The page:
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  • 1. Andersson, Anders
    et al.
    Keskitalo, Johanna
    Umeå University, Faculty of Science and Technology, Umeå Plant Science Centre (UPSC). Umeå University, Faculty of Science and Technology, Department of Plant Physiology.
    Sjödin, Andreas
    Umeå University, Faculty of Science and Technology, Umeå Plant Science Centre (UPSC). Umeå University, Faculty of Science and Technology, Department of Plant Physiology.
    Bhalerao, Rupali
    Umeå University, Faculty of Science and Technology, Umeå Plant Science Centre (UPSC). Umeå University, Faculty of Science and Technology, Department of Plant Physiology.
    Sterky, Fredrik
    Wissel, Kirsten
    Umeå University, Faculty of Science and Technology, Umeå Plant Science Centre (UPSC). Umeå University, Faculty of Science and Technology, Department of Plant Physiology.
    Tandre, Karolina
    Aspeborg, Henrik
    Moyle, Richard
    Ohmiya, Yasunori
    Bhalerao, Rishikesh
    Brunner, Amy
    Gustafsson, Petter
    Umeå University, Faculty of Science and Technology, Department of Plant Physiology.
    Karlsson, Jan
    Umeå University, Faculty of Science and Technology, Department of Plant Physiology. Umeå University, Faculty of Science and Technology, Umeå Plant Science Centre (UPSC).
    Lundeberg, Joakim
    Nilsson, Ove
    Sandberg, Göran
    Strauss, Steven
    Sundberg, Björn
    Uhlen, Mathias
    Jansson, Stefan
    Umeå University, Faculty of Science and Technology, Department of Plant Physiology. Umeå University, Faculty of Science and Technology, Umeå Plant Science Centre (UPSC).
    Nilsson, Peter
    A transcriptional timetable of autumn senescence2004In: Genome Biology, ISSN 1465-6906, E-ISSN 1474-760X, Vol. 5, no 4, p. R24-Article in journal (Refereed)
    Abstract [en]

    Background We have developed genomic tools to allow the genus Populus (aspens and cottonwoods) to be exploited as a full-featured model for investigating fundamental aspects of tree biology. We have undertaken large-scale expressed sequence tag (EST) sequencing programs and created Populus microarrays with significant gene coverage. One of the important aspects of plant biology that cannot be studied in annual plants is the gene activity involved in the induction of autumn leaf senescence. Results On the basis of 36,354 Populus ESTs, obtained from seven cDNA libraries, we have created a DNA microarray consisting of 13,490 clones, spotted in duplicate. Of these clones, 12,376 (92%) were confirmed by resequencing and all sequences were annotated and functionally classified. Here we have used the microarray to study transcript abundance in leaves of a free-growing aspen tree (Populus tremula) in northern Sweden during natural autumn senescence. Of the 13,490 spotted clones, 3,792 represented genes with significant expression in all leaf samples from the seven studied dates. Conclusions We observed a major shift in gene expression, coinciding with massive chlorophyll degradation, that reflected a shift from photosynthetic competence to energy generation by mitochondrial respiration, oxidation of fatty acids and nutrient mobilization. Autumn senescence had much in common with senescence in annual plants; for example many proteases were induced. We also found evidence for increased transcriptional activity before the appearance of visible signs of senescence, presumably preparing the leaf for degradation of its components.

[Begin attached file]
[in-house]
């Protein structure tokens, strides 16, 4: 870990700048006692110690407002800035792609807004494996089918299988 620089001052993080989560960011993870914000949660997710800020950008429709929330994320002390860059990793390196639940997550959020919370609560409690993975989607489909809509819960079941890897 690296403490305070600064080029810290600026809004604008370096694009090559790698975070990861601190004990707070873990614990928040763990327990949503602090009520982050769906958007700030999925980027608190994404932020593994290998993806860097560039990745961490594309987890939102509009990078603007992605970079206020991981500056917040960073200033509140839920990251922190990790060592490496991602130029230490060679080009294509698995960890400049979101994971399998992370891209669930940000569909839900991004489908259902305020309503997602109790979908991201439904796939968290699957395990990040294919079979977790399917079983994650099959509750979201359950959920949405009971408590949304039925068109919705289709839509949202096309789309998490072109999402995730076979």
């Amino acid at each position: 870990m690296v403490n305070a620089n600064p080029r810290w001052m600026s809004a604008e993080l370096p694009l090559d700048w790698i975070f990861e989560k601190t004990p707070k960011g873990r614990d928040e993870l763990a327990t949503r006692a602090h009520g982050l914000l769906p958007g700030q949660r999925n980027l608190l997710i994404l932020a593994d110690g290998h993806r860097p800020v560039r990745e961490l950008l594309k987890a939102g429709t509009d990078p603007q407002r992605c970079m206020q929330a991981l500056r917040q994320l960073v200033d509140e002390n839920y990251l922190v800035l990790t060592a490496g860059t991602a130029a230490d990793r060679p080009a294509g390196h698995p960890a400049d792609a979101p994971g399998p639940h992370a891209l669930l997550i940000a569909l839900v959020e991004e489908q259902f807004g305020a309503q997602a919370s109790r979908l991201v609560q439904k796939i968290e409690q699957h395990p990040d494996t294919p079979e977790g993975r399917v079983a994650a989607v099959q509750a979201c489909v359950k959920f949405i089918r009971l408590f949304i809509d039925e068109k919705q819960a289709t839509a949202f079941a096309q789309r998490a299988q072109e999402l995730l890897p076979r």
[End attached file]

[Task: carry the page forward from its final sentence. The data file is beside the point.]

• 2.
    Ashelford, Kevin
    et al.
    School of Biological Sciences, University of Liverpool, Liverpool, UK.
    Eriksson, Maria E
    Umeå University, Faculty of Science and Technology, Department of Plant Physiology. Umeå University, Faculty of Science and Technology, Umeå Plant Science Centre (UPSC).
    Allen, Christopher M
    Applied Biosystems, part of Life Technologies, Warrington, UK.
    D’Amore, Linda
    School of Biological Sciences, University of Liverpool, Liverpool, UK.
    Johansson, Mikael
    Umeå University, Faculty of Science and Technology, Department of Plant Physiology. Umeå University, Faculty of Science and Technology, Umeå Plant Science Centre (UPSC).
    Gould, Peter
    School of Biological Sciences, University of Liverpool, Liverpool, UK.
    Kay, Susanne
    School of Biological Sciences, University of Liverpool, Liverpool, UK.
    Millar, Andrew J.
    Institute of Molecular Plant Sciences, School of Biological Sciences, University of Edinburgh, Edinburgh, UK.
    Hall, Neil
    School of Biological Sciences, University of Liverpool, Liverpool, UK.
    Hall, Anthony
    School of Biological Sciences, University of Liverpool, Liverpool, UK.
    Full genome re-sequencing reveals a novel circadian clock mutationin Arabidopsis2011In: Genome Biology, ISSN 1465-6906, E-ISSN 1474-760X, Vol. 12, p. R28-Article in journal (Refereed)
    Abstract [en]

    Background: Map based cloning in Arabidopsis thaliana can be a difficult and time-consuming process,specifically if the phenotype is subtle and scoring labour intensive. An alternative to map basedcloning would be to directly sequence the whole genome of a mutant to uncover the mutationresponsible for the phenotype.

    Results: Here, we have re-sequenced the 120 Mb genome of a novel Arabidopsis clock mutant earlybird (ebi-1), using massively parallel sequencing by ligation. This process was further complicated by the fact that ebi-1 is in Wassilewskija (Ws-2), not the reference accession ofArabidopsis. The approach reveals evidence of DNA strand bias in the ethyl methanesulfonate(EMS) mutation process. We have demonstrated the utility of sequencing a backcrossed line andusing gene expression data to limit the number of SNP considered. Using new SNP informationwe have excluded a previously identified clock gene, PRR7. Finally, we have identified a SNPin the gene AtNFXL-2 as the likely cause of the ebi-1 phenotype and validated this bycharacterising a further allele.